26 April, 2017

Report on international investment, free trade on human rights of indigenous peoples

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As a starting point for the UNSRRIP's ongoing work on international investment and free trade regimes, the report discusses a number of areas of concern, relating both to direct violations of the rights of indigenous peoples and the systemic impact of those regimes on their lives and communities.

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Report of the Special Rapporteur of the Human Rights Council on
the rights of indigenous peoples on the impact of international
investment and free trade on the human rights of indigenous peoples

Summary

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The present report is submitted to the General Assembly by the Special Rapporteur on the rights of indigenous peoples pursuant to her mandate under Human Rights Council resolution 27/13. In the report, the Special Rapporteur provides a summary of her activities since her last report to the General Assembly. She dedicates the thematic section of the present report to an analysis of international investment agreements and investment clauses of free trade regimes and their impacts on the rights of indigenous peoples. She views the present report as the starting point for that issue, which she intends to be of continuing importance throughout the course of her mandate.

As a starting point for her ongoing work on international investment and free trade regimes, the report discusses a number of areas of concern, relating both to direct violations of the rights of indigenous peoples and the systemic impact of those regimes on their lives and communities.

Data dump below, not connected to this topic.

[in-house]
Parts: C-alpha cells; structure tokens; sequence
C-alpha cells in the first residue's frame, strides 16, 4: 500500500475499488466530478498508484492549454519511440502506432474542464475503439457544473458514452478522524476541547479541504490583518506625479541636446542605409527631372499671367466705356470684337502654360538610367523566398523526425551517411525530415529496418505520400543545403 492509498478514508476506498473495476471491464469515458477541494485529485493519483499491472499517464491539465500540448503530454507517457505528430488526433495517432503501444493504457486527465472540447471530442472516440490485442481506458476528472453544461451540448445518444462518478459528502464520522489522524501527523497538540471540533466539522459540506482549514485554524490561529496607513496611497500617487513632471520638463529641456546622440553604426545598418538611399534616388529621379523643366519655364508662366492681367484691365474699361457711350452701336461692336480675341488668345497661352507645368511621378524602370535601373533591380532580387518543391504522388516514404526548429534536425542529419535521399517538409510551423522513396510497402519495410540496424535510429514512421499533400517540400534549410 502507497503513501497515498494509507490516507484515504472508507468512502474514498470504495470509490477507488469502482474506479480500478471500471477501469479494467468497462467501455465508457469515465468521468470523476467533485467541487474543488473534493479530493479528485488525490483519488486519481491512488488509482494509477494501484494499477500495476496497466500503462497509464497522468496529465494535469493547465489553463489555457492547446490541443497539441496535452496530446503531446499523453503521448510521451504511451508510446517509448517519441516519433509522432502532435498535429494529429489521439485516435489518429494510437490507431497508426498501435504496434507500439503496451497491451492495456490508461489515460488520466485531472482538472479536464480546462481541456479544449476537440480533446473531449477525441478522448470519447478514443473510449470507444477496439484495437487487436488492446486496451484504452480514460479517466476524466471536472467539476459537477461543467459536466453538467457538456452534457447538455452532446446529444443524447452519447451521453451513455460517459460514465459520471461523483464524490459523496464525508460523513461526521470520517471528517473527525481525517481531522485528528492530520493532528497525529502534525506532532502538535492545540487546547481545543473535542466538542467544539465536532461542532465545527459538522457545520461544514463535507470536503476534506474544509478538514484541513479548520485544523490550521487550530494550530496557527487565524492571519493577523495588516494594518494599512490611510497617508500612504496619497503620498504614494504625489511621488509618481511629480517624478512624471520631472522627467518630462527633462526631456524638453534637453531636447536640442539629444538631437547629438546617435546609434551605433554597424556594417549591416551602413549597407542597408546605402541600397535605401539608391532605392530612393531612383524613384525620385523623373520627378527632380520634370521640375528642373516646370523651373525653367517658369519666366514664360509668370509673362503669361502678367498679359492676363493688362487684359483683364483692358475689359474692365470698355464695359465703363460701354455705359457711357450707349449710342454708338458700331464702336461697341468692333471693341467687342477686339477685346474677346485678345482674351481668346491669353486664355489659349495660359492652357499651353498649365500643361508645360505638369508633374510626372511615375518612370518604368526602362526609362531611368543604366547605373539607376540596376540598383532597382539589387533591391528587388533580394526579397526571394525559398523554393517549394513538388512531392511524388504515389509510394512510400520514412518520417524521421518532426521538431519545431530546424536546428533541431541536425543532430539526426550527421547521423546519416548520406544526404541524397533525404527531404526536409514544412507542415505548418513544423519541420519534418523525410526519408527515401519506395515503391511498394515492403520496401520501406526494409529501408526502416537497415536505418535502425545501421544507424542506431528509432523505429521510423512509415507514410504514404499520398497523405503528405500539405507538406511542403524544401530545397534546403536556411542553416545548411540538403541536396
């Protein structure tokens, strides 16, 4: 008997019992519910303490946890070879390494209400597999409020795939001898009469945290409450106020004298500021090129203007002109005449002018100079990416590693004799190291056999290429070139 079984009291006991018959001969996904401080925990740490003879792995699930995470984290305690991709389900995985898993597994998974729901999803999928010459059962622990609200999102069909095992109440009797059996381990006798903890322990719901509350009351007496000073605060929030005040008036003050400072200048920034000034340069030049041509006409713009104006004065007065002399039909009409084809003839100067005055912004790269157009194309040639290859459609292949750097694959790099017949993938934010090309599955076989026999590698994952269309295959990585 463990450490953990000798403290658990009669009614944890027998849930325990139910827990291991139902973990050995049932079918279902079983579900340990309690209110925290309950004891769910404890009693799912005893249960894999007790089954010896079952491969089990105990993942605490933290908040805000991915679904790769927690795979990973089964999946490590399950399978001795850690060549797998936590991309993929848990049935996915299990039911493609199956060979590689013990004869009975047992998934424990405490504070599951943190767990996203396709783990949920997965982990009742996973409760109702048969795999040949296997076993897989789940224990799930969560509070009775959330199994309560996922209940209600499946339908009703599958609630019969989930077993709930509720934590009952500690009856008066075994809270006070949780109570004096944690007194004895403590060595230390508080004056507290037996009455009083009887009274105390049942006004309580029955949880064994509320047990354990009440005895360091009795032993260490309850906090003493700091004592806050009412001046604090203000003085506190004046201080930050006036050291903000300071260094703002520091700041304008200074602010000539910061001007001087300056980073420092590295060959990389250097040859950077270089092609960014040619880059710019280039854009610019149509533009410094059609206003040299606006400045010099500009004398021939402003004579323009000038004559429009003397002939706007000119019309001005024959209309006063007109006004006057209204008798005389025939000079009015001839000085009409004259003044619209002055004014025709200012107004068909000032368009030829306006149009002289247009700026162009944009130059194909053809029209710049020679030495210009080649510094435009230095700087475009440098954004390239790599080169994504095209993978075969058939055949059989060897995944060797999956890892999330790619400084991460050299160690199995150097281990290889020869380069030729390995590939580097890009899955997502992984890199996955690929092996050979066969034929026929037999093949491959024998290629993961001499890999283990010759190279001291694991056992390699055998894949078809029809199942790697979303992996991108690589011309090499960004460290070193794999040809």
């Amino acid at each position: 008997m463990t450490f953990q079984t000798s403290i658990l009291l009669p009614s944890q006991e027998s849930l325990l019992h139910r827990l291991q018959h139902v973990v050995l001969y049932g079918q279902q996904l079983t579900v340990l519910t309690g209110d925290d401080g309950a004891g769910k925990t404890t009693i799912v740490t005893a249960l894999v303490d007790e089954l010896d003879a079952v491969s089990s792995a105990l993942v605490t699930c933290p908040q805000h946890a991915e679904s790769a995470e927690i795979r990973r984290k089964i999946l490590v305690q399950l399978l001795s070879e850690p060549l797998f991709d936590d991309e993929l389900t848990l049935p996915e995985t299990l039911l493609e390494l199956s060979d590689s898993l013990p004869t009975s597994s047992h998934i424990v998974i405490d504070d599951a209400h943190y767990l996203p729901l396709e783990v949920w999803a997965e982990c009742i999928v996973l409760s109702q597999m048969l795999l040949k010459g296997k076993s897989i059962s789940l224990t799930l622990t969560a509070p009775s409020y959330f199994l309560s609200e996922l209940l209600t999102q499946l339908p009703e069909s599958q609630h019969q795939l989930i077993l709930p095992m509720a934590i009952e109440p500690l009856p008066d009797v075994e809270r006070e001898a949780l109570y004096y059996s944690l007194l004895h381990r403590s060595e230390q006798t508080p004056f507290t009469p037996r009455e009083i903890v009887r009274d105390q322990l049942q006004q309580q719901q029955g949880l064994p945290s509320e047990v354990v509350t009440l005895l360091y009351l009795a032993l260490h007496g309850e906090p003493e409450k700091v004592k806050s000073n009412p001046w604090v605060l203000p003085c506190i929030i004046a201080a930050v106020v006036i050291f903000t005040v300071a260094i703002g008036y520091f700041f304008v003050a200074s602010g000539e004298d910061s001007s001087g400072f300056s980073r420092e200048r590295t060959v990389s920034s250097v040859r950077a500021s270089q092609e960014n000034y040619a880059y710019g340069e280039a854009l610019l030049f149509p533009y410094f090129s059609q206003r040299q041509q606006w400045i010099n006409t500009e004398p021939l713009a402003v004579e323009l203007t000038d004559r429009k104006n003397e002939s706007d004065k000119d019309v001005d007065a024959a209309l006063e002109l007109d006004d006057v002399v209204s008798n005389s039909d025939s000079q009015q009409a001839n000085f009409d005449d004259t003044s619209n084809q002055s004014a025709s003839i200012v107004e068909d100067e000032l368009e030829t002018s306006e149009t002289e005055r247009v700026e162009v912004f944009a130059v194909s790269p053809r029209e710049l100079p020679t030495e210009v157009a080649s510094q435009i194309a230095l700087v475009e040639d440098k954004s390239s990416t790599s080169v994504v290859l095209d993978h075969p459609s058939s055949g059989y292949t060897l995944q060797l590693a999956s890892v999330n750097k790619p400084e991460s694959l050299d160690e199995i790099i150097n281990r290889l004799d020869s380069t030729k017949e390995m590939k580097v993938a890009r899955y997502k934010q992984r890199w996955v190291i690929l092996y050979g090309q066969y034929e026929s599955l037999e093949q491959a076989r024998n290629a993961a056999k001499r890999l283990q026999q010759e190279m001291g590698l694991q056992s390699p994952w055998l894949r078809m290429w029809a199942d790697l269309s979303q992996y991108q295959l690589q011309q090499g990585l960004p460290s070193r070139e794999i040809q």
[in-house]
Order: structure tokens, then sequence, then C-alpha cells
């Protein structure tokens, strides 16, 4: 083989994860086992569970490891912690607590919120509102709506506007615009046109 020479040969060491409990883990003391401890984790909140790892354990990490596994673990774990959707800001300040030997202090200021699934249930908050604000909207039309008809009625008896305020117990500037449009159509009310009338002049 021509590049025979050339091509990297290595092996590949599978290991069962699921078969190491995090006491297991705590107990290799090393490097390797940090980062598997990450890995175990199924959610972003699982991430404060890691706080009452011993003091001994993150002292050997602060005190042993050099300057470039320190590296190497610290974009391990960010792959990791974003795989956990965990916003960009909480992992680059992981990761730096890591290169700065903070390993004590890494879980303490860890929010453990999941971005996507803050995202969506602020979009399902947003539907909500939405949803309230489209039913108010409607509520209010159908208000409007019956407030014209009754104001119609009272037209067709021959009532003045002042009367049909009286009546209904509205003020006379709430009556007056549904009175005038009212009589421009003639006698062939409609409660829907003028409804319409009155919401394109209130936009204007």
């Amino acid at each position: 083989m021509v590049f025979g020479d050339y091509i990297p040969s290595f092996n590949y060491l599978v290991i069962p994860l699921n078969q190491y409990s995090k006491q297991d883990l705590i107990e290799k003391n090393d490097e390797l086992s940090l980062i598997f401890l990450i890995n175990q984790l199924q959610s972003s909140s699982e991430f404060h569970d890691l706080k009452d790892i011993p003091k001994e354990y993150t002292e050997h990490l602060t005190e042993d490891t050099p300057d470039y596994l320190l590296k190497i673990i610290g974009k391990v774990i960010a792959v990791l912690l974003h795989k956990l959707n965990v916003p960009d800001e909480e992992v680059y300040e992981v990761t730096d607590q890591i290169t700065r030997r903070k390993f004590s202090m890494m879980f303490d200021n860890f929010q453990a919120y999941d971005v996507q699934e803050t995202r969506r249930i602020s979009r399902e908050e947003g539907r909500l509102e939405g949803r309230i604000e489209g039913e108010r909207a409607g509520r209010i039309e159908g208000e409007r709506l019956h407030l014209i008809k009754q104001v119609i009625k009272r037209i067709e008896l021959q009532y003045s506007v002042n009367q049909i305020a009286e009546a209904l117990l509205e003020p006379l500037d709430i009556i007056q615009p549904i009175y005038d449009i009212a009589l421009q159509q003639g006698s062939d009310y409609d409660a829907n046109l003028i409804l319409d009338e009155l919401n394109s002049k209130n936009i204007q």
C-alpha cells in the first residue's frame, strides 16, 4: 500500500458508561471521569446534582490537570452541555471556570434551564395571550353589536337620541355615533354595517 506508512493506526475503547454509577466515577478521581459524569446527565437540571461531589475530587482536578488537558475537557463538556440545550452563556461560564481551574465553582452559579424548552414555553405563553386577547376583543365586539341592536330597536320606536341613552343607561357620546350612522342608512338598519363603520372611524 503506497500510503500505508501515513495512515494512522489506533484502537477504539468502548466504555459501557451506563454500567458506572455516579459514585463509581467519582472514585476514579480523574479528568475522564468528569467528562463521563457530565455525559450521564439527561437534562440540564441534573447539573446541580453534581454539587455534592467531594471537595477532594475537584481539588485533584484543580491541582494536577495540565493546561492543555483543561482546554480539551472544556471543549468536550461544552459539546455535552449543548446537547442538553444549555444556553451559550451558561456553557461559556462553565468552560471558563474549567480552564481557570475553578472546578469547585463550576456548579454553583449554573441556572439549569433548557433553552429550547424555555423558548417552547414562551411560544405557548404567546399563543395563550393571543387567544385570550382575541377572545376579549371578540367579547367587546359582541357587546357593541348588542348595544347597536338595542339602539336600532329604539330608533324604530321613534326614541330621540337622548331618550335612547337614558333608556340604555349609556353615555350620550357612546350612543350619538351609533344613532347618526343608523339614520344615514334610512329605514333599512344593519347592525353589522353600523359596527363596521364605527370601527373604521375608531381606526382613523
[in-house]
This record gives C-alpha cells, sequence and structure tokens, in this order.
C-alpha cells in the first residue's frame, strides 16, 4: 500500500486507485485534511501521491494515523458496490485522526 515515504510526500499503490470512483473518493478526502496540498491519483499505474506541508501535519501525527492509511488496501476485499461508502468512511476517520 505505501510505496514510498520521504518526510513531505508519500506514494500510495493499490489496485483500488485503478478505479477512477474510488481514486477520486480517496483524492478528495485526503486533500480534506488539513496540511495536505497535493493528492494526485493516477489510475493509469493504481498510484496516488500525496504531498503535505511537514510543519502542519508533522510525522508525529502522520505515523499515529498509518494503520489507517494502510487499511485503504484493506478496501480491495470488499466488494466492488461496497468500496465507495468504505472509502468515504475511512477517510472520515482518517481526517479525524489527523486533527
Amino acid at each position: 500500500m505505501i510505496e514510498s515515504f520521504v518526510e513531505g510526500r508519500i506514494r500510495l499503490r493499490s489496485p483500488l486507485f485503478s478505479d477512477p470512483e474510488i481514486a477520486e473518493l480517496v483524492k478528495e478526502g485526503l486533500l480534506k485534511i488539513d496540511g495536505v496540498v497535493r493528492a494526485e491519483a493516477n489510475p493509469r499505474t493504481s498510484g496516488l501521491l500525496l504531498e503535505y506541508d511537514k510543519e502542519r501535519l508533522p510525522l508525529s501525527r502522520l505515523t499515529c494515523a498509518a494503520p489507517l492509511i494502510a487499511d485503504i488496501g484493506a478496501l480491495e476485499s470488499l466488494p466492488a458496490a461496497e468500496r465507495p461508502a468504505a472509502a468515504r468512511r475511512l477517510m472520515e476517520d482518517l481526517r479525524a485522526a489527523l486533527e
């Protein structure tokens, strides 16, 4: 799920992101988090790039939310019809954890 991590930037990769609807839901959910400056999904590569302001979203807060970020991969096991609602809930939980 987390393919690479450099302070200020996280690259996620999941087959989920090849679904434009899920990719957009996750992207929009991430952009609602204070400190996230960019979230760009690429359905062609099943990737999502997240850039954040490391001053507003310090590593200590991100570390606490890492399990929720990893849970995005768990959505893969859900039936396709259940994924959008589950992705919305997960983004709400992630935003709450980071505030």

The Special Rapporteur contends that investment clauses of free trade agreements and bilateral and multilateral investment treaties, as they are currently conceptualized and implemented, have actual and potential negative impacts on indigenous peoples' rights, in particular on their rights to self-determination; lands, territories and resources; participation; and free, prior and informed consent. That is not to suggest that investments are inherently destructive. Future studies will focus on how investment agreements can be equally beneficial for indigenous peoples and investors.

The present report highlights her analysis of the unjust elements of the prevailing system of global economic and financial governance and the constriction of the protective capacity of States and local governance systems. It discusses how indigenous peoples, as some of the most marginalized in the world, bear a disproportionate burden of a system that contains systemic imbalances between the enforcement of corporate investors' rights and human rights. The report concludes that both a more thorough review of implications of international investment and free trade agreements and deeper policy and systemic reforms are needed to ensure the respect, protection and fulfilment of indigenous peoples' rights.

Download the Report.